With a hat tip to the person who posted a link to the Schiff video, this is an article I have just posted on my blog:
This is what happened to silver when QE2 was announced last August:
Over the last few months, as the end of QE2 this month approached, mining shares were selling off out of fear that a deflationary air pocket lay beyond June and would slam the miners much like in late 2008. The received wisdom has been that the Fed would need for the economy to tank over the summer in order to generate the political cover to announce QE3.
There is another possibility, however. And its realisation has started to viralise based on this tweet:
That is a tweet from Bill Gross of Pimco, the world's largest holder (of trillions of $) of bonds. Except he doesn't hold them anymore as he liquidated them all recently, presumably in anticipation that the policy of defaulting on debt by inflating it away would continue.
What Gross meant is made clearer by the inestimable Peter Schiff in a recent short Youtube video:
What Schiff is saying is that this time round they will not be explicit about the QE - they will not be stipulating a closed-ended figure (in the case of QE2, $600bn) finishing at a certain time (in the case of QE2, June 2011). Instead, Bernanke is going to dole out wording tantamount to an open-ended, unlimited blank cheque, of purchases to achieve the same ends as QE2.
There are two reasons why this is likely. Firstly, they will have learnt from QE2 that announcing explicit, finite treasury purchases is not rewarded by the market with docility and acceptance but by sharply re-pricing commodities higher. So QE3 has to be rolled out more obliquely. And secondly, they simply have no choice but to segue straight into QE3, because the budget and the economy is now entirely reliant upon it and would slump to unfathomable lows if it were withdrawn.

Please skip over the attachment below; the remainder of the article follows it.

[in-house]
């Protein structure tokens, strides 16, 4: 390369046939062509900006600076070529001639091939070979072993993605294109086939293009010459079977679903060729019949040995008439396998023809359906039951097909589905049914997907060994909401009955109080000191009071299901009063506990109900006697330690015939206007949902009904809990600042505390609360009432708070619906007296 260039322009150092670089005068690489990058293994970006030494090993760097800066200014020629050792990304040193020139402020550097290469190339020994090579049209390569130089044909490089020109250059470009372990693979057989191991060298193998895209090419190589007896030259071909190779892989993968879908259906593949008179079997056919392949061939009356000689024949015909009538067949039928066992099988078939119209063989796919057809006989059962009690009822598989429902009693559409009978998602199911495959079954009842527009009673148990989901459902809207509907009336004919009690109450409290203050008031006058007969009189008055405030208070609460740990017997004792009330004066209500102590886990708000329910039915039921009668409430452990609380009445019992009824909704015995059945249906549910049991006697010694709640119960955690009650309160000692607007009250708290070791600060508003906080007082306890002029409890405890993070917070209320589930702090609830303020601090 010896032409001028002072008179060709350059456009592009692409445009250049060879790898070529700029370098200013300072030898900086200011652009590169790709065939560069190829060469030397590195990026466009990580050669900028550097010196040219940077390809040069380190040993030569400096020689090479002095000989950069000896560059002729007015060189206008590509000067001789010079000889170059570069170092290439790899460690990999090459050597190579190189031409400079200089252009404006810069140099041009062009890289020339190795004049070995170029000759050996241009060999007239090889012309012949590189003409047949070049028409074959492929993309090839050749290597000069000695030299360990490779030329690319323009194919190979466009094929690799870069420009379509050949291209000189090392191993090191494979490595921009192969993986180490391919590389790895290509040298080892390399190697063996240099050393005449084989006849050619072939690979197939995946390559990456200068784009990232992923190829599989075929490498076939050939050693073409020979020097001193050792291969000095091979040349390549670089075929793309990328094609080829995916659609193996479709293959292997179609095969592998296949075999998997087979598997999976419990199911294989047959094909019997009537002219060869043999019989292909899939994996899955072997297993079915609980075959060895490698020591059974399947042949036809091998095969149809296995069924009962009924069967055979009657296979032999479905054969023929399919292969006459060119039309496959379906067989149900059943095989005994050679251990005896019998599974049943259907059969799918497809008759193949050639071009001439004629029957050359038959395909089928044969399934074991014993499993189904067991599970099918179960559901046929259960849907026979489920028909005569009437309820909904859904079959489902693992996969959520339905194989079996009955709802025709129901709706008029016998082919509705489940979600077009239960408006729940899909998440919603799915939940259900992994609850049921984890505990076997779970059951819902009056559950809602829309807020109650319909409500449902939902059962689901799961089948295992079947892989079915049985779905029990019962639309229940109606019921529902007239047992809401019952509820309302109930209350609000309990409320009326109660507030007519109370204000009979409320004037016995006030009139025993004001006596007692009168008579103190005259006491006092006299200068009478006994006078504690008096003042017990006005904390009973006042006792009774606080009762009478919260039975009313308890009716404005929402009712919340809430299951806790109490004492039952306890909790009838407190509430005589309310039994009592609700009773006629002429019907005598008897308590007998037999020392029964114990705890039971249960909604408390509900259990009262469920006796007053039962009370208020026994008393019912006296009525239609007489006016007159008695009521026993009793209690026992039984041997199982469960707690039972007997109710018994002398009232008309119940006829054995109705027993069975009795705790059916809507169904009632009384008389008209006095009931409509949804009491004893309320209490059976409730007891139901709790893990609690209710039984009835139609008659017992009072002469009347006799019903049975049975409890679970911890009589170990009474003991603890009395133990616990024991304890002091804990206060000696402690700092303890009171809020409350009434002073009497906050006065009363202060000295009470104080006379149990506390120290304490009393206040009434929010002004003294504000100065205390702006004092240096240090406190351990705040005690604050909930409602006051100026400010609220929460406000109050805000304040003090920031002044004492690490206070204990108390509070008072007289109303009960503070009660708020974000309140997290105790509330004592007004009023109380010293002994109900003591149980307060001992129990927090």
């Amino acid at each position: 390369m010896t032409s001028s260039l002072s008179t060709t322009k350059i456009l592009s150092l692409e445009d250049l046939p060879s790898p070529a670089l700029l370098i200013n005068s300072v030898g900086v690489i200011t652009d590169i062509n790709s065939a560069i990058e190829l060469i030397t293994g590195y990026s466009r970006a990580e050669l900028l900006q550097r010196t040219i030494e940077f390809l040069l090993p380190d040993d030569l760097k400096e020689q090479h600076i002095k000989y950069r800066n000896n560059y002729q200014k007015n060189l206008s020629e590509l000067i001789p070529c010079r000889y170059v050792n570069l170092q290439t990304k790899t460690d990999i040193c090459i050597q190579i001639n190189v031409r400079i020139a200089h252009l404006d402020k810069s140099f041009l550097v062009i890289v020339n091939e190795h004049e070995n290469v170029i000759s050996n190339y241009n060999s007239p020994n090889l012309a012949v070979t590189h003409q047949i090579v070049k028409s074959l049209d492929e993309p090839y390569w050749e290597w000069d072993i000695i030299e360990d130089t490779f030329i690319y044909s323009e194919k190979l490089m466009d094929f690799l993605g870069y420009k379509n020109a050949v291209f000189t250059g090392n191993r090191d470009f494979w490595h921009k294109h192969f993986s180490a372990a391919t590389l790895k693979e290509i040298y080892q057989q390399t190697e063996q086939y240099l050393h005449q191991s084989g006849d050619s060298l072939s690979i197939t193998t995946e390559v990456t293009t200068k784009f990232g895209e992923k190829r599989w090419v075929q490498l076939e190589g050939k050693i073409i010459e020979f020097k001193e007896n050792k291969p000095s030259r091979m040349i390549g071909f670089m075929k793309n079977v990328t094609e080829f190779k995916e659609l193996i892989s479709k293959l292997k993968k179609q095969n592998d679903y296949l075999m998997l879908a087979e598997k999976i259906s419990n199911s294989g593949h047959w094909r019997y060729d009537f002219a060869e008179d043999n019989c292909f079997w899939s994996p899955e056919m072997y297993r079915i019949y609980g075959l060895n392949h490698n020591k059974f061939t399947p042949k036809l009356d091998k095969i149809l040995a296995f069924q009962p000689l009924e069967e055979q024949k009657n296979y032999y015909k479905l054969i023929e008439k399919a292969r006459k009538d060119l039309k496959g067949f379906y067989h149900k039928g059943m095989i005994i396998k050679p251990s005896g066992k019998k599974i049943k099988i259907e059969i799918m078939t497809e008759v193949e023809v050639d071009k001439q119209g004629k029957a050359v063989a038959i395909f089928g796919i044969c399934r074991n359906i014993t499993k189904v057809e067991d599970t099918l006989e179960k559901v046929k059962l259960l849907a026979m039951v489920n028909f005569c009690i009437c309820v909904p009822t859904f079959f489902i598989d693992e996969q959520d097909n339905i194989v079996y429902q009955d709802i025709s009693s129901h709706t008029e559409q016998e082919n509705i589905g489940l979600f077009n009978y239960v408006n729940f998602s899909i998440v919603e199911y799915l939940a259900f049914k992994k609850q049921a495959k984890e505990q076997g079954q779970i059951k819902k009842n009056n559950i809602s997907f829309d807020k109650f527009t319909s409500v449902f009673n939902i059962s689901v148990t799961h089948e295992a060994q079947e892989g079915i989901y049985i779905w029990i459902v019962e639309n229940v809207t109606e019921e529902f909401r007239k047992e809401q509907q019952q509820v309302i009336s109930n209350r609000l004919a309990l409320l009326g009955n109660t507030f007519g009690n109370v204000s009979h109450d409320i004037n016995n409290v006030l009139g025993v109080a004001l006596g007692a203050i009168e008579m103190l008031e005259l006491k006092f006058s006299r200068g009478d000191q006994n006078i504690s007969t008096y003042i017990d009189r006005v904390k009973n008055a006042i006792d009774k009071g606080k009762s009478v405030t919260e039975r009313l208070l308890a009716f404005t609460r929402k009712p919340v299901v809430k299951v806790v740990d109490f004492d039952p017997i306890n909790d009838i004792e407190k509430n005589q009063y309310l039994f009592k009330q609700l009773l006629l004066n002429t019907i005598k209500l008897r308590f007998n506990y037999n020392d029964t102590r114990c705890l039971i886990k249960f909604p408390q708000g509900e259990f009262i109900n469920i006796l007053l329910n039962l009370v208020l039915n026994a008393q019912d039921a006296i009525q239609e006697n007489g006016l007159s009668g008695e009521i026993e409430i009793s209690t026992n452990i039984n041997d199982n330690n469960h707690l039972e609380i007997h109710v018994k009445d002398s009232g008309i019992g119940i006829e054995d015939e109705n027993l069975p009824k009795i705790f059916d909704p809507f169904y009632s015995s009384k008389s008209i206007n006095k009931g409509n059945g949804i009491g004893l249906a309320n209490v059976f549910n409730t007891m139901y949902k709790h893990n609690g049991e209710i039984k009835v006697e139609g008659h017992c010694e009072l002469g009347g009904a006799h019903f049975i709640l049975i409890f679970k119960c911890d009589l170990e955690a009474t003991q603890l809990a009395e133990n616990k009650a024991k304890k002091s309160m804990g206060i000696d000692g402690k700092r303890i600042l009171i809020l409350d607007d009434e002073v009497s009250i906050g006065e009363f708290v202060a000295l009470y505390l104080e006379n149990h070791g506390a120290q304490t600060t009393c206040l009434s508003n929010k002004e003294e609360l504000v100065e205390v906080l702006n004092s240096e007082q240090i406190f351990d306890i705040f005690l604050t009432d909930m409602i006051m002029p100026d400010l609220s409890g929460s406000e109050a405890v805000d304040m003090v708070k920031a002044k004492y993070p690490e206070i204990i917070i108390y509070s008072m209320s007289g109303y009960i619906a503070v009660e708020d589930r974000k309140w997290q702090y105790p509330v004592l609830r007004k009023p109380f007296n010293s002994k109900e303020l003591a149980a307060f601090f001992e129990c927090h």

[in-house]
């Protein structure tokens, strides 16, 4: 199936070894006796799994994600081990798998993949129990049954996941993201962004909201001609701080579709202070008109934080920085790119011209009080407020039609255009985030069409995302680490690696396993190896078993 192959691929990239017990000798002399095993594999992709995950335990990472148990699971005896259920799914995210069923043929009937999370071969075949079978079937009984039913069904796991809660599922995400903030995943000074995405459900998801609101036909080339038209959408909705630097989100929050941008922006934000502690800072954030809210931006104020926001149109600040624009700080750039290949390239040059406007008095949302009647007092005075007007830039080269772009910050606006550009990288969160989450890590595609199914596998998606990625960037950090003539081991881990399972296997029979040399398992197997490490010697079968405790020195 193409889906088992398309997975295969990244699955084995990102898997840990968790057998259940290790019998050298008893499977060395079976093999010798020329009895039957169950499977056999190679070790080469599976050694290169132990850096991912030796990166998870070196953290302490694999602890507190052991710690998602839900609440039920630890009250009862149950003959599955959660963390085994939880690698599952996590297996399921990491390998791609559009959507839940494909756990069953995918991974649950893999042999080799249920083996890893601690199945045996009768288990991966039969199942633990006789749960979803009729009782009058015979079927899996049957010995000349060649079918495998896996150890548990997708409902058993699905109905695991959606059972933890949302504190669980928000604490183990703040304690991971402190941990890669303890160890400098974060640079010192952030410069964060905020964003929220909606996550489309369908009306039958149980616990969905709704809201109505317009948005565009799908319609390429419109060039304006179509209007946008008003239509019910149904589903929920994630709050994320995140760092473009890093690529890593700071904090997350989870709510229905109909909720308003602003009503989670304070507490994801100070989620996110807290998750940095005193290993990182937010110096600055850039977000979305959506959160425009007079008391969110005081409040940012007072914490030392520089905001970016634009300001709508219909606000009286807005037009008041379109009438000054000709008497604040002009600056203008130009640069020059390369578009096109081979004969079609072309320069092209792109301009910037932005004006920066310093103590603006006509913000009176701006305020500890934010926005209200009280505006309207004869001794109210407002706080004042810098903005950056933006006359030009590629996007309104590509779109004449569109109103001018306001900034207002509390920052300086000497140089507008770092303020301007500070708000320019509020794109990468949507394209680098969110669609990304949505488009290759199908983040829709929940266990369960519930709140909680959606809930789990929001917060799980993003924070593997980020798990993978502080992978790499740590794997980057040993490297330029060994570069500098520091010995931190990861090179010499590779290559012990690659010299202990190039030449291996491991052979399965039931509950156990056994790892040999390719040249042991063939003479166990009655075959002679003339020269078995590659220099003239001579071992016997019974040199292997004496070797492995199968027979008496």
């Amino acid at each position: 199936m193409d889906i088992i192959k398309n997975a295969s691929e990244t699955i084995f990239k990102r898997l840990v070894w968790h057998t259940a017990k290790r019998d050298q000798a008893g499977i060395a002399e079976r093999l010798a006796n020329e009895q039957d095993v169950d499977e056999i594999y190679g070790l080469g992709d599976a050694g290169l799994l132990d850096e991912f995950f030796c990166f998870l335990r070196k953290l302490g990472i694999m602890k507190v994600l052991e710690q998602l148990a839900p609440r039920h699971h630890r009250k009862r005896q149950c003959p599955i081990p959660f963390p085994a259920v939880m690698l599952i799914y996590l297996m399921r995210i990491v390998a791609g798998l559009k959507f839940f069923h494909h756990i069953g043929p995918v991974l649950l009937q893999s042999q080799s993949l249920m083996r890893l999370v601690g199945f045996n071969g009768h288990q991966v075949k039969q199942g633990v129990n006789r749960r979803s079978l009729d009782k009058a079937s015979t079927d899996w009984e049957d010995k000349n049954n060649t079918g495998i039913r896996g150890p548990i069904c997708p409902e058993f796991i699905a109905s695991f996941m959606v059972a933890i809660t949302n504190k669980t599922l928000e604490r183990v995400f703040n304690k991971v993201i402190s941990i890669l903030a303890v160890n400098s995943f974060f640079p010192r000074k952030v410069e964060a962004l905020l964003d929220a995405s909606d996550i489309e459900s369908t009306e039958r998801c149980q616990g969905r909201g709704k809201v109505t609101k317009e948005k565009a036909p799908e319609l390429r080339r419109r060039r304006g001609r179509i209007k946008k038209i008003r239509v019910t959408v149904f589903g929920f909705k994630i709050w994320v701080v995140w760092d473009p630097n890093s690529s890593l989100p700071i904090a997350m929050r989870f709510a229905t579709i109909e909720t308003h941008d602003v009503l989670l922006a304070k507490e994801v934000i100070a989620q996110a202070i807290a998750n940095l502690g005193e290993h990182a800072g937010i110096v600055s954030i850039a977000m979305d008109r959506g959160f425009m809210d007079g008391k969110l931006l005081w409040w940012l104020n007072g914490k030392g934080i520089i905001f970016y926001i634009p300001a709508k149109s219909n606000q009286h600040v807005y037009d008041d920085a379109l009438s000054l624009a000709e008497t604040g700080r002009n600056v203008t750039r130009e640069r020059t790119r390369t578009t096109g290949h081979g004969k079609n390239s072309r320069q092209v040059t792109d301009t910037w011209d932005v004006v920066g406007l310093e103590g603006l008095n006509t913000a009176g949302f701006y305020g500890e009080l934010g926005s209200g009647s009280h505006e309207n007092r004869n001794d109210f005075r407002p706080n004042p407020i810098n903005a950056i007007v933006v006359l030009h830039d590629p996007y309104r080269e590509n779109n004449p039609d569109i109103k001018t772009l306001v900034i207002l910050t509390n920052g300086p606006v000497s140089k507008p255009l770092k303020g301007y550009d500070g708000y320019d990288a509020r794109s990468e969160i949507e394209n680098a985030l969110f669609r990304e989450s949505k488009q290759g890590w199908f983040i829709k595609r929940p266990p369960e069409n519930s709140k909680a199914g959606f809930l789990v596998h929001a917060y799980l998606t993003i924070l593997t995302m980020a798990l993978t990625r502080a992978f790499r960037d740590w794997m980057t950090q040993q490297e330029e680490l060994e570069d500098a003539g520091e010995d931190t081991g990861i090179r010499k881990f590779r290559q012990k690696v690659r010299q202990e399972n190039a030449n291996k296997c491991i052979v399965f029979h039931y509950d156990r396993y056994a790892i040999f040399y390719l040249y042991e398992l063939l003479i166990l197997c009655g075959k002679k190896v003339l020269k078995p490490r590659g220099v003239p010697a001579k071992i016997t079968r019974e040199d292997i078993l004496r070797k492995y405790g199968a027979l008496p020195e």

That's the background for people like Jim Sinclair and James Turk predicting that we are going to have a surprise explosion to the upside in gold and silver this summer. I have been following Sinclair for eight years, ever since his "$1650 gold by 2010" prediction back in 2003, and I have never heard him as agitated as in this interview:
The dynamic in precious metals in the last few months has been hedge funds being long gold and shorting the mining shares aggressively as a hedge. It has reached the stage now where the miners are heavily oversold. The trend change will occur at such time as the market recognises that inflation rather than deflation is on the horizon, at which point the first hedgies will begin to close out their shorts and lock in their profits before the miners start to rise.
We may just be on the precipice of that now. It may start gradually, as the market slowly wakens to the Gross-Schiff contention. But this is, fundamentally, the difference between 2008 and 2011: in 2008 everyone was caught on the hop by the deflationary shock, whereas the countering policies now are in place and the time for their implementation has been set and is known in advance.
The mainstream media may trumpet the end of QE in the coming days, but the market will not take long to recognise that nothing has ended; rather, that all endings to QE have been removed. That is a seriously radical turnabout, and it's why Sinclair says in the link above that you would have to be out of your mind if you are thinking of exiting precious metals.